The economic situation has affected the Argentinian electronic scene

By Harry Schmidt

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” The places where we used to run our parties started to close or to get more expensive, and that makes any process slower. but sometimes a lot of ideas and projects come out of rage and the necessity to move forward beyond a crisis.” El Plvybxy

My first experience of South American clubbing was delivered by the AGVA collective, on the small corridor-like dance floor of Espacio Rô in Buenos Aires. It is difficult to define what I experienced, but I get the feeling that was the aim. AGVA don’t do Genres, choosing instead to allow feeling and expression to guide their sound. All while sticking to a distinctly South American identity.

I caught up with AGVA head and MAJÍA signee El Plvybxy to chat about his need for cultural representation in club music and the development of the scene in Buenos Aires.

Imagine you’re talking to a complete outsider – what would be the first thing you’d tell them about the music scene in Buenos Aires and the parties you’re involved in?

El Plvybxy: First of all, I think there’s a new scene that has been growing over the last six years in Buenos Aires and the other city’s of South America, a unique sound, more representative to the different regions. And my crew (including other collectives) and I have been trying to push it forward.

What makes this new scene more representative than what came before?

El Plvybxy:The influence comes from a mix of styles that don’t follow the regular club sounds; basically, we recycle classic elements from our local music, and mix them with different electronic tools, it can go from Tribal, Baile Funk, Cumbia, Dembow and Murga, to hybridised 90’s Trance or Hardbass.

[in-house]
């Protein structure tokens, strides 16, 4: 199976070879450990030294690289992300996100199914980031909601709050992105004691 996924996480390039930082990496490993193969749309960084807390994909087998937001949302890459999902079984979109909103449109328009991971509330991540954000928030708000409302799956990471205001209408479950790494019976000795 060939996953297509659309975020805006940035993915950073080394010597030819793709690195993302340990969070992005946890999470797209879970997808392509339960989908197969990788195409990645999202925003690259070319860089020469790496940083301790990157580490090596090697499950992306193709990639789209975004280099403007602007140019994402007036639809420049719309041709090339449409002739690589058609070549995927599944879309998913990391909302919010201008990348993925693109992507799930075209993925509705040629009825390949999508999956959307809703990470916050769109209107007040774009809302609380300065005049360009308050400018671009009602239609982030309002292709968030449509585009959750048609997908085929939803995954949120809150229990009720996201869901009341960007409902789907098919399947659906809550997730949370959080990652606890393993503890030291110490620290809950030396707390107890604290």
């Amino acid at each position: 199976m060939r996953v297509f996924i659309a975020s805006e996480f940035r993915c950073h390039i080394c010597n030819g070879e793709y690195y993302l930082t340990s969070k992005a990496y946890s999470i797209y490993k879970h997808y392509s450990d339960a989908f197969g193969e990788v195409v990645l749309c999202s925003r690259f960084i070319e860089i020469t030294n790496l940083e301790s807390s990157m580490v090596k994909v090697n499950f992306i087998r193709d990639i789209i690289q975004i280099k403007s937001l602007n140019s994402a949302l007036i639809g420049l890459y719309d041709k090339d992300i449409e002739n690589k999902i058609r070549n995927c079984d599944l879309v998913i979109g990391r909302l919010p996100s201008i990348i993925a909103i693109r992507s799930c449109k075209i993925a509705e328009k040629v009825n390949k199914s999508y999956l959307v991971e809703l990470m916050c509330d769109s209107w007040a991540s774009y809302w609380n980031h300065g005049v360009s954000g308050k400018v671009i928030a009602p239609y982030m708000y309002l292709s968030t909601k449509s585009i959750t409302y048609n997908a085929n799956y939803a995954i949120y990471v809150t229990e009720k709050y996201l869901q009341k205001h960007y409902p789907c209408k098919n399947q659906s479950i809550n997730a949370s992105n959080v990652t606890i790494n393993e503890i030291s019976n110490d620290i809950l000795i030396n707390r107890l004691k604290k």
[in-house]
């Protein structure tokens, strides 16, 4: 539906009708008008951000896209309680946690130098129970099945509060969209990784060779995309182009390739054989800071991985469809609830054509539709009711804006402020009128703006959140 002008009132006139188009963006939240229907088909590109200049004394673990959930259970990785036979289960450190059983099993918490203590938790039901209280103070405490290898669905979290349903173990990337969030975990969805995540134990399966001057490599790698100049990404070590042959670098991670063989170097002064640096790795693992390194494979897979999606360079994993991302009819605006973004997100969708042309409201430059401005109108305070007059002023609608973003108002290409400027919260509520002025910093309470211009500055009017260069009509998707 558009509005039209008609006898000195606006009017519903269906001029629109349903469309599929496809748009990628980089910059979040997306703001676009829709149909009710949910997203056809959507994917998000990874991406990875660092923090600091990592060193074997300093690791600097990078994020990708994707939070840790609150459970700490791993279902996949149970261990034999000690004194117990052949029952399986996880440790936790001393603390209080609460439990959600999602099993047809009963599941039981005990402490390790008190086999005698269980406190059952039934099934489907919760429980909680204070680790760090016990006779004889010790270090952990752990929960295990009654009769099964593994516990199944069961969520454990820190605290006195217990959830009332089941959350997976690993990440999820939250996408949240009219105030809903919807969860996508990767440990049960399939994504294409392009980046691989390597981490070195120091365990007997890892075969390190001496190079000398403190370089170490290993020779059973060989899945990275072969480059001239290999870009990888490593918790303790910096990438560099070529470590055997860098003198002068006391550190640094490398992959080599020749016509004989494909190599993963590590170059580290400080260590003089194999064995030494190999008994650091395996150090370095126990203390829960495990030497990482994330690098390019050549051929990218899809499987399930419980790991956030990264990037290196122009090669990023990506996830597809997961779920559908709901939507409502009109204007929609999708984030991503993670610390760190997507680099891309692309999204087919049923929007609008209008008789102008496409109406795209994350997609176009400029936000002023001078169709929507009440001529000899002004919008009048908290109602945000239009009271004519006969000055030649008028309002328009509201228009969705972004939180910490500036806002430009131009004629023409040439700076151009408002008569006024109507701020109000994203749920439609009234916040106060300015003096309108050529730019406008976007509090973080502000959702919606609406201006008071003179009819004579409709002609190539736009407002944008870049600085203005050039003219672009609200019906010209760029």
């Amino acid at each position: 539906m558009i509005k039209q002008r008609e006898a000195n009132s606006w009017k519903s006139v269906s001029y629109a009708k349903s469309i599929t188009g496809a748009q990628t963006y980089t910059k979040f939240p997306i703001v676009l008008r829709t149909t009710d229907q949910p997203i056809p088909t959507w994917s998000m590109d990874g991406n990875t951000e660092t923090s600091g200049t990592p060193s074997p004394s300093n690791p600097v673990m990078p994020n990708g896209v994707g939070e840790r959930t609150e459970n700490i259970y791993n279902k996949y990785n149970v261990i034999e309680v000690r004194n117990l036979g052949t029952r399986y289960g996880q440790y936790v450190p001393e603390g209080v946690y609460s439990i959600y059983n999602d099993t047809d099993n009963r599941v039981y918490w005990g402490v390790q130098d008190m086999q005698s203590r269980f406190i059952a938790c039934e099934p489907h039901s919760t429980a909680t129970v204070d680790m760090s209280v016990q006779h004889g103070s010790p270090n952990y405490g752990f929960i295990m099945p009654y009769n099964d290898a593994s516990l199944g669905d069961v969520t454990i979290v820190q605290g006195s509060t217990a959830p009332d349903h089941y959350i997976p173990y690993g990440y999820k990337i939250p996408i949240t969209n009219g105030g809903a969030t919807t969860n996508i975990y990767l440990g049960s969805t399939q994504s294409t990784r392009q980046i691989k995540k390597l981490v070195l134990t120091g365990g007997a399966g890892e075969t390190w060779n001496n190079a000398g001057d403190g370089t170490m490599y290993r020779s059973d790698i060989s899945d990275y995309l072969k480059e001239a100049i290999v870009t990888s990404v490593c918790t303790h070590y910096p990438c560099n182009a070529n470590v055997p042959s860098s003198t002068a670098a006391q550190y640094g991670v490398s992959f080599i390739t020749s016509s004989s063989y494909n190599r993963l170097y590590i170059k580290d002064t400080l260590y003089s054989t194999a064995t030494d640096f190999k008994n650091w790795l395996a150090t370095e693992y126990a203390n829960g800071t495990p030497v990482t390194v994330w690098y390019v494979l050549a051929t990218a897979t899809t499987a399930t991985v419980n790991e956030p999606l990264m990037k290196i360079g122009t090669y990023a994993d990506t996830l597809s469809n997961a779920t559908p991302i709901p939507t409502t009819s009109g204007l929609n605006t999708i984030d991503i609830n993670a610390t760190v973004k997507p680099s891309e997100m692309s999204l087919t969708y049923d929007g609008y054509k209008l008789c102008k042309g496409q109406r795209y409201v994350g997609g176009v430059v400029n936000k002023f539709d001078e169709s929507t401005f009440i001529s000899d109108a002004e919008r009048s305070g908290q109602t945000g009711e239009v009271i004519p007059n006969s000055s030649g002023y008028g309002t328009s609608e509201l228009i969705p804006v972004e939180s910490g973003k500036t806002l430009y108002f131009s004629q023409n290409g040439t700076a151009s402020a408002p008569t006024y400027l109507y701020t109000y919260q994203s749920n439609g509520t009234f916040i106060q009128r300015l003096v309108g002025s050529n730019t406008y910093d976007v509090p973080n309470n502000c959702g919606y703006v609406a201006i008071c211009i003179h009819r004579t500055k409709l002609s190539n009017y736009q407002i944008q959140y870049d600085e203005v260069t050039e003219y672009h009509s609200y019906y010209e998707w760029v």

What made you feel there was space for AGVA in BA?

El Plvybxy: The whole thing started around 2015. I was tired of the local club scene and didn’t feel represented by any movement that was out there. Me and my friend felt we needed our own space and we couldn’t wait for it to happen, that’s what pushed us to build our platform. The first moves that gave life to the project were starting the mix series and making our first compilation release with Skay Parnes aka Sückie (producer/DJ and sound technician from the crew) and other friends that felt and shared the concept that has supported us.

Listening through yours and other releases on your label I hear what seems like influences from hip hop, reggaeton, techno, breakbeat to straight up experimental – how would you define your sound?

El Plvybxy: Yess! You can hear that and more styles in only one set, we try to generate sound polymerisation to express what we want and feel, beyond the specific music styles or genres.

How would you describe the people that come to your parties?

El Plvybxy: The public is diverse, from all the neighbourhoods, and all the ethnicities. We try to create places for everyone to feel free, but keeping them safe and protecting the spaces for no one to feel uncomfortable, and can enjoy the music properly

Besides yourself, who else would you say is a significant influencer pushing the scene forward?

El Plvybxy: There’s a lot of people pushing this scene forward, I think maybe Siete Catorce or Debit and other members of the NAAFI collective from Mexico are great influences for everyone that’s involved. Also, there’s the Salviatek collective in Uruguay and MAJÍA in the US. And many other crews expanding this movement around the world.

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